By Imran Khan • 15 March 2023 • 19:05
Toddler suffered 101 horrific injures while she was allegedly murdered by mother´s boyfriend
Image: Dyfed Powys Police
A horrific case where a two-year-old toddler was allegedly murdered by her mother´s boyfriend in the UK revealed that she suffered from 101 injuries.
The extent of the injured was presented to the jury during the hearing of the alleged murder Lola James, who died at the hospital on July 21, 2020, as per Wales Online.
The court was informed that she had died after suffering injuries “usually seen in high-speed car crashes or falls from a great height”.
Kyle Bevan, who is the boyfriend of her mother Sinead James has denied all charges of murdering Lola, and stated that she died “when she was knocked down the stairs by the family’s American Bulldog Jessie”:
Bevan is presently on trial at the Swansea Crown Court, along with the mother of the toddler, who faces an accusation of “causing or allowing” the death of her daughter.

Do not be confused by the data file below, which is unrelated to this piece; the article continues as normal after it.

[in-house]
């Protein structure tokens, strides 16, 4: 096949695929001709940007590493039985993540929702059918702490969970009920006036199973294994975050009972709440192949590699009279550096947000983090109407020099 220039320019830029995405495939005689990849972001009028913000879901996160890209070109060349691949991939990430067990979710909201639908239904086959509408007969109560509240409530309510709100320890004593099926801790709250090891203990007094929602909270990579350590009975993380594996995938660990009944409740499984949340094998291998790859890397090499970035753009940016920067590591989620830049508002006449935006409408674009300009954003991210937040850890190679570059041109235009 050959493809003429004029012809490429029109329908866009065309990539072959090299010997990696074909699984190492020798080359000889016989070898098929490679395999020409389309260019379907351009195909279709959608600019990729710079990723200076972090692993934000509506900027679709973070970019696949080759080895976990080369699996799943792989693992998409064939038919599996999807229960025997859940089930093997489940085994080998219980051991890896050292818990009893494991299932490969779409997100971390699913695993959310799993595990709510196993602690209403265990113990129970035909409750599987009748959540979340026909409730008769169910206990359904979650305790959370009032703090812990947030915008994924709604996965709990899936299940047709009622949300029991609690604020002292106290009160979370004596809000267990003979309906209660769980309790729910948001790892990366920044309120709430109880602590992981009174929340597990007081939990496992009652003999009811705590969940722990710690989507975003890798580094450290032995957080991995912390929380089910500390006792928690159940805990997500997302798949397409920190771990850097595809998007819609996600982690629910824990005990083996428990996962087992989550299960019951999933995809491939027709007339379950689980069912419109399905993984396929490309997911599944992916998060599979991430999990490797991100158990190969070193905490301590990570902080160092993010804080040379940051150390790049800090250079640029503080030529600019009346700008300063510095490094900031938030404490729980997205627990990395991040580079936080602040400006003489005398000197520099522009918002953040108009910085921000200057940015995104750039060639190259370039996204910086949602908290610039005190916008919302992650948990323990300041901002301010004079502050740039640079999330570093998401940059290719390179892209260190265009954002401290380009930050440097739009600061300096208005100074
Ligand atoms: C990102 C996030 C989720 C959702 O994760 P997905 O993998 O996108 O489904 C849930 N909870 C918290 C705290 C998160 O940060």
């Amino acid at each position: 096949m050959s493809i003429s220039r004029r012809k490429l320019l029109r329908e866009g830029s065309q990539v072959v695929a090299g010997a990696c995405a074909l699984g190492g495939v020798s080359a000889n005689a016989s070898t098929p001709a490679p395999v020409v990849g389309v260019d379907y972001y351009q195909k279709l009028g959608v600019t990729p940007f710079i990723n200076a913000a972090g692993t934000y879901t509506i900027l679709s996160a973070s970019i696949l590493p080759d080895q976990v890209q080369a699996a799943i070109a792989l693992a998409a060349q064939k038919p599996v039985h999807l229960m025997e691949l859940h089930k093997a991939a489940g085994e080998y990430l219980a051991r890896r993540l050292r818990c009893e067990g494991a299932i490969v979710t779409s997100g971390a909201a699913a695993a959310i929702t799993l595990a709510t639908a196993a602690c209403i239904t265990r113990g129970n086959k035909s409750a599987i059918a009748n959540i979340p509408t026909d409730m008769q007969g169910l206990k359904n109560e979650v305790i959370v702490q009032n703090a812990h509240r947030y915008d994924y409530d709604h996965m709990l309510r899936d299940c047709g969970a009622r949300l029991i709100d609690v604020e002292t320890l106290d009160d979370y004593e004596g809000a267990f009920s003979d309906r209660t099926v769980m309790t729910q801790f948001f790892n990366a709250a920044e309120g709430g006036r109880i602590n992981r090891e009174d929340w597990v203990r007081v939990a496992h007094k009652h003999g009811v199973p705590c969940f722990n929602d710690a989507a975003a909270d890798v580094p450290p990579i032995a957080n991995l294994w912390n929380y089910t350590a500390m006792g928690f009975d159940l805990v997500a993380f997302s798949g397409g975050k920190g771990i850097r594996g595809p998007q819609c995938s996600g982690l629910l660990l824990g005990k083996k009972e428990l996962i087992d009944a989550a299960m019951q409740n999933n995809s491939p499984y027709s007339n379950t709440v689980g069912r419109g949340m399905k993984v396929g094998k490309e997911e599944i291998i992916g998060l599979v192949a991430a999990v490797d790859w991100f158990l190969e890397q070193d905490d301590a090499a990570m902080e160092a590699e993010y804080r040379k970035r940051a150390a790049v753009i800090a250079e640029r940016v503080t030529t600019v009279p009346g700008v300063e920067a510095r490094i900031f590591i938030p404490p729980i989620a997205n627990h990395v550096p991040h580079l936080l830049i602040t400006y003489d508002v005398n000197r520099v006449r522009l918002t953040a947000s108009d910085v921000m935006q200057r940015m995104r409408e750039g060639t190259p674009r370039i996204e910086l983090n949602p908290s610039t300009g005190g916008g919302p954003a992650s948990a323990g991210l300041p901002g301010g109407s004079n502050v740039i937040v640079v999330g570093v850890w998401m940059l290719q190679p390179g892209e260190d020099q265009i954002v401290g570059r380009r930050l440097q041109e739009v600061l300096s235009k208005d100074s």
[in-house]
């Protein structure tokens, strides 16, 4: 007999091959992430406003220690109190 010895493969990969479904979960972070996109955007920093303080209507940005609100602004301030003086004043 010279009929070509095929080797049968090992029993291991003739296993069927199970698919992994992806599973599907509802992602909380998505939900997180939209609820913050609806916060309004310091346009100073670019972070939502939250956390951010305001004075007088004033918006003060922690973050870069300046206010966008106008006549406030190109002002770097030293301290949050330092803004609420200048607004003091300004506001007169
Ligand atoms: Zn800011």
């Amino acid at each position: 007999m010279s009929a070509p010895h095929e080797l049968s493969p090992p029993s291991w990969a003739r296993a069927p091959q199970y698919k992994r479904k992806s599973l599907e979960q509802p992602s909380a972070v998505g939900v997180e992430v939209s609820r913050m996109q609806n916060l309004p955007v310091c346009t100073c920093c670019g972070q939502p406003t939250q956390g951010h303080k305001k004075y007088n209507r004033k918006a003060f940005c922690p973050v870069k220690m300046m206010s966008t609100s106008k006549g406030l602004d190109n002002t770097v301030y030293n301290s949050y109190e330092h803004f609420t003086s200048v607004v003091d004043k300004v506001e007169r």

The evidence of the injuries which was presented to the court also stated Lola had injuries on her body and head, before she died.
After the incident, Lola had been examined by Dr. Nia John, a consultant community paediatrician, who attended her at the paediatric critical care unit at Noah’s Ark children’s hospital in Cardiff. While providing the evidence to the court, John explained the extent of the 101 ‘external or surface’ injured, which were documented by her on Lola´s body.
She also stated that “some of those injuries under one number represent a cluster of injuries and were non accidental”.
Before the statement provided by John, the trial heard from neuroradiologist Dr Neil Stoodley who said,” the bleeding and brain injury detected when he examined Lola James was unequivocally recent”.
When the doctor was asked if the injuries were due to accidentally falling from the stairs, Stoodley said “In terms of impact injury that might occur to a child in an impact setting in the home I would not expect to see subdural bleeding as a result of such injuries.”
He added, “When we do see it on scans and when we know absolutely what has happened to the child, we would only see a small amount of bleeding at a single site, not at several different sites as was seen on Lola’s scan”.
Stoodley further continued that “shaking or slaps could be a possible mechanism explaining the abnormalities”.
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